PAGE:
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Source: Canola Council of Canada news release

As the second anniversary of restrictions facing seed exports to China approaches, the Canola Council of Canada (CCC) is launching its revitalized market access plan to prevent and resolve challenges in the future. The updated plan reflects the consensus of the canola value chain on how market access challenges are evolving, the priorities of the sector and how industry will work with government to create more stable and open trade.

"Our revitalized market access strategy is important because it allows us to focus attention on how we can create more stable and open trade for the entire canola value chain," says Jim Everson, president of the CCC. "We've seen the real impact that market blockages and increased risk can have, and we're excited to have a new road map to tackle these challenges."

Ongoing market access restrictions for canola seed to China continue to have a significant impact on the industry since they were first implemented on March 6, 2019. Seed exports to China have fallen from $2.8 billion in 2018 before the restrictions, to $800 million in 2019 and $1.4 billion in 2020. Expert analysis estimates this has cost the industry between $1.54 and $2.35 billion from lost sales and lower prices between March 2019 and August 2020.

"Our industry is seeing market access become more complex because of diverging international and domestic regulations on measures related to plant, animal and human health," says Everson. "We continue to see barriers that prevent us from adopting new innovation and technology, as well as an ongoing need for vigilance on sustainability requirements for biofuel markets."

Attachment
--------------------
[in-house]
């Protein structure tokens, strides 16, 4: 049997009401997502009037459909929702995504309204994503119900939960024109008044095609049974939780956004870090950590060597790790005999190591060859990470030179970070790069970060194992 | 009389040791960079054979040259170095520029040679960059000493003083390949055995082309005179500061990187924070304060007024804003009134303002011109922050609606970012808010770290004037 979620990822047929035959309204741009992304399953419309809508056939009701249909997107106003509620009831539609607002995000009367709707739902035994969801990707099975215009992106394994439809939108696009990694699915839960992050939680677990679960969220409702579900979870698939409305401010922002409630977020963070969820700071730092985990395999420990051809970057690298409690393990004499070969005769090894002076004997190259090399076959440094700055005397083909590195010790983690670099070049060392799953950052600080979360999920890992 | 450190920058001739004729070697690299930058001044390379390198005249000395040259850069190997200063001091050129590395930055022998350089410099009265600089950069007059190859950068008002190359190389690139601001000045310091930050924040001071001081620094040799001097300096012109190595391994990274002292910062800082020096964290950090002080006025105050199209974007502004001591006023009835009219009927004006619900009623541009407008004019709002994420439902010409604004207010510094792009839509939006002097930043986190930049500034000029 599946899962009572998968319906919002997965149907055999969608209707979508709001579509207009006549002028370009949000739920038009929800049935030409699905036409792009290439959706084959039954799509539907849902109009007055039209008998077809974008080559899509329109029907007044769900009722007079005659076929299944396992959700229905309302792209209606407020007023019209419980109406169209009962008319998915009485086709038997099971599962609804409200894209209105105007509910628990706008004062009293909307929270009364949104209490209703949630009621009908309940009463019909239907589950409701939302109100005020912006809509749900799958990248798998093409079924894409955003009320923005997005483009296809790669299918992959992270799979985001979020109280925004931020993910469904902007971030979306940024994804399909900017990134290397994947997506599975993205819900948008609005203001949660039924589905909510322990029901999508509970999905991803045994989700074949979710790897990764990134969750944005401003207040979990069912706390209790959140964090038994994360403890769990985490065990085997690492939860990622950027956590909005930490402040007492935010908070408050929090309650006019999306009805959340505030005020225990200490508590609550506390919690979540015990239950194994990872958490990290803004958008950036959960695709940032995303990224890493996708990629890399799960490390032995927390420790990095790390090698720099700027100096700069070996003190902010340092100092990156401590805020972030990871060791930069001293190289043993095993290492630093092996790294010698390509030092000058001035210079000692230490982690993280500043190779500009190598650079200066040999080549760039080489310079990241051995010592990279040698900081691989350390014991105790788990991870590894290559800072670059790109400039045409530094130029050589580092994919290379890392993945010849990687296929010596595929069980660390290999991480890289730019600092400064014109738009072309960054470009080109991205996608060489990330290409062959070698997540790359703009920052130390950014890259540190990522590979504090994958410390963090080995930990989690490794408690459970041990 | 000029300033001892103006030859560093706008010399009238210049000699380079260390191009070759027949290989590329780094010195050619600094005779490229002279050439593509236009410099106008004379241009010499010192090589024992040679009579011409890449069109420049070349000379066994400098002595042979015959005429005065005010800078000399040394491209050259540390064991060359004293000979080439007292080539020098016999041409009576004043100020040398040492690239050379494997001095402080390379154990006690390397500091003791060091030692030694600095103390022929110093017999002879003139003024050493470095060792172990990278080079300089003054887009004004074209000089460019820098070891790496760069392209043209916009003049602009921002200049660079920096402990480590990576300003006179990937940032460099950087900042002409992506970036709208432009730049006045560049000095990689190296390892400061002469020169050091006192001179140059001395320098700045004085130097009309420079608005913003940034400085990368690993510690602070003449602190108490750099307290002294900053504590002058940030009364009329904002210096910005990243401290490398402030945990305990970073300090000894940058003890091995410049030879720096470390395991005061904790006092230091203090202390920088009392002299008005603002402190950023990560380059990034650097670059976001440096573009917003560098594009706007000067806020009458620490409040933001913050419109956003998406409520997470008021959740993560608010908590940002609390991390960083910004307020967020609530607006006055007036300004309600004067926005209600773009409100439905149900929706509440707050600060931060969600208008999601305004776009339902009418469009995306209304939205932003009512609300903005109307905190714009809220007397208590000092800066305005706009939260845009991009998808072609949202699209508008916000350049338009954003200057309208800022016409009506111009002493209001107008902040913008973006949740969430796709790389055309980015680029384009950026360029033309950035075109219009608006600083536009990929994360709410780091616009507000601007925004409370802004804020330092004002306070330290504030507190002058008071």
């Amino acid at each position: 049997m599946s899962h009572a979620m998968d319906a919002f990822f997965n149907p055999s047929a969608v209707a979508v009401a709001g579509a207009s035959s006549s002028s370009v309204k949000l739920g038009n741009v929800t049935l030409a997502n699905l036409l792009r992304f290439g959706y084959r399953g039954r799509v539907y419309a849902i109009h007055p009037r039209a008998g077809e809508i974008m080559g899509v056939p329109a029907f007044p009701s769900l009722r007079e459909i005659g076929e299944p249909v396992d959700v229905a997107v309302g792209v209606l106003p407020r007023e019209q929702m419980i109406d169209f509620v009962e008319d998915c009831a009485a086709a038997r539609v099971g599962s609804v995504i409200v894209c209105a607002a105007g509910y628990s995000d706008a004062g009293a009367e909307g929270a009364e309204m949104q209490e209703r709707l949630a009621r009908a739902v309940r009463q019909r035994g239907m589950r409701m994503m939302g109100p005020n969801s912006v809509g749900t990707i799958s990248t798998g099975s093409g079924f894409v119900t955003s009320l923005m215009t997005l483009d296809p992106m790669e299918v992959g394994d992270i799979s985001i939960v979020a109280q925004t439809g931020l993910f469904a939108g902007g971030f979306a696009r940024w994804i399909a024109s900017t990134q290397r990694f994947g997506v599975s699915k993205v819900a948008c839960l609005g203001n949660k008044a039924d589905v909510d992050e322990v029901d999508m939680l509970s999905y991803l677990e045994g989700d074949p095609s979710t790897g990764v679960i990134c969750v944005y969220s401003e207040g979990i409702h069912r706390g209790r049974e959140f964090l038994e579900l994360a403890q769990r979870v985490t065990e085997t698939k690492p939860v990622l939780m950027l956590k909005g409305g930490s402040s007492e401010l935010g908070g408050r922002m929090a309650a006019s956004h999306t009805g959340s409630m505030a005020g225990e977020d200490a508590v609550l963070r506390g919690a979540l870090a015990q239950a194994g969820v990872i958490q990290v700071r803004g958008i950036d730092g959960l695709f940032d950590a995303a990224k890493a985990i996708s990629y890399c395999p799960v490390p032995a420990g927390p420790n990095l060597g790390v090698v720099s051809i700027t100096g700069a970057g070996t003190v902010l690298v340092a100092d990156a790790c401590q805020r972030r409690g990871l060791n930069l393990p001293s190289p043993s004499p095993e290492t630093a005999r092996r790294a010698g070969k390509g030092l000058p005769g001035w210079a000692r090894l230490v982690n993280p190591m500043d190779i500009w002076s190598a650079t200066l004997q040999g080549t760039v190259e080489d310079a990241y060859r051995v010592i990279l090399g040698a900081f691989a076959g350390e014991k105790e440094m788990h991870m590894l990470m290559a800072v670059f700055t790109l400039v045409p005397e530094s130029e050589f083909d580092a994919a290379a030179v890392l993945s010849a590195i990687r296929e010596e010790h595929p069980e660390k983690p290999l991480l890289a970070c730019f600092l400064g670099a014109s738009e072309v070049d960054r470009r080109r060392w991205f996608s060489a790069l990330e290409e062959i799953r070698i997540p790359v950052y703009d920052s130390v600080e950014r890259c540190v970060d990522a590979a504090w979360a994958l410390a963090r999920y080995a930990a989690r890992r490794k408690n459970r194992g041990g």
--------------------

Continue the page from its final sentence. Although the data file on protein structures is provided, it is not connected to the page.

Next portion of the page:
Within the plan, there are four main focus areas:
Eliminate tariffs and tariff differentials to expand markets and create more stability;
Create a predictable trading environment through science-based sanitary and phytosanitary rules;
Enable technology advancements and access to innovation and technology; and
Enable market growth, increased value and trade diversification through biofuel and sustainability approvals.

As the trade landscape has changed here in Canada and abroad since the previous strategy was released in 2013, global diversification and the importance of collaboration with other organizations here in Canada are important parts of the revitalized market access plan. Priority markets where there is significant demand for canola are also highlighted.

Implementing the strategy requires a cooperative approach between industry and government. The Government of Canada - coordinated through the Market Access Secretariat of the Canadian Food Inspection Agency and Agriculture and Agri-Food Canada - is an important partner to prevent and resolve market access issues.

The CCC believes that more government resources are required to diversify markets and create trade predictability in Asia, and is asking the Government of Canada to create an Asian Diversification Office. Led by experienced market access officers, it should consist of a multi-disciplinary team including technical and regulatory policy experts that work collaboratively with industry. It should be based in Asia with a pan-Asian mandate.

Read the full Market Access Plan and the Case Study - Impacts of the Chinese Trade Restrictions on the Canadian Canola Industry.

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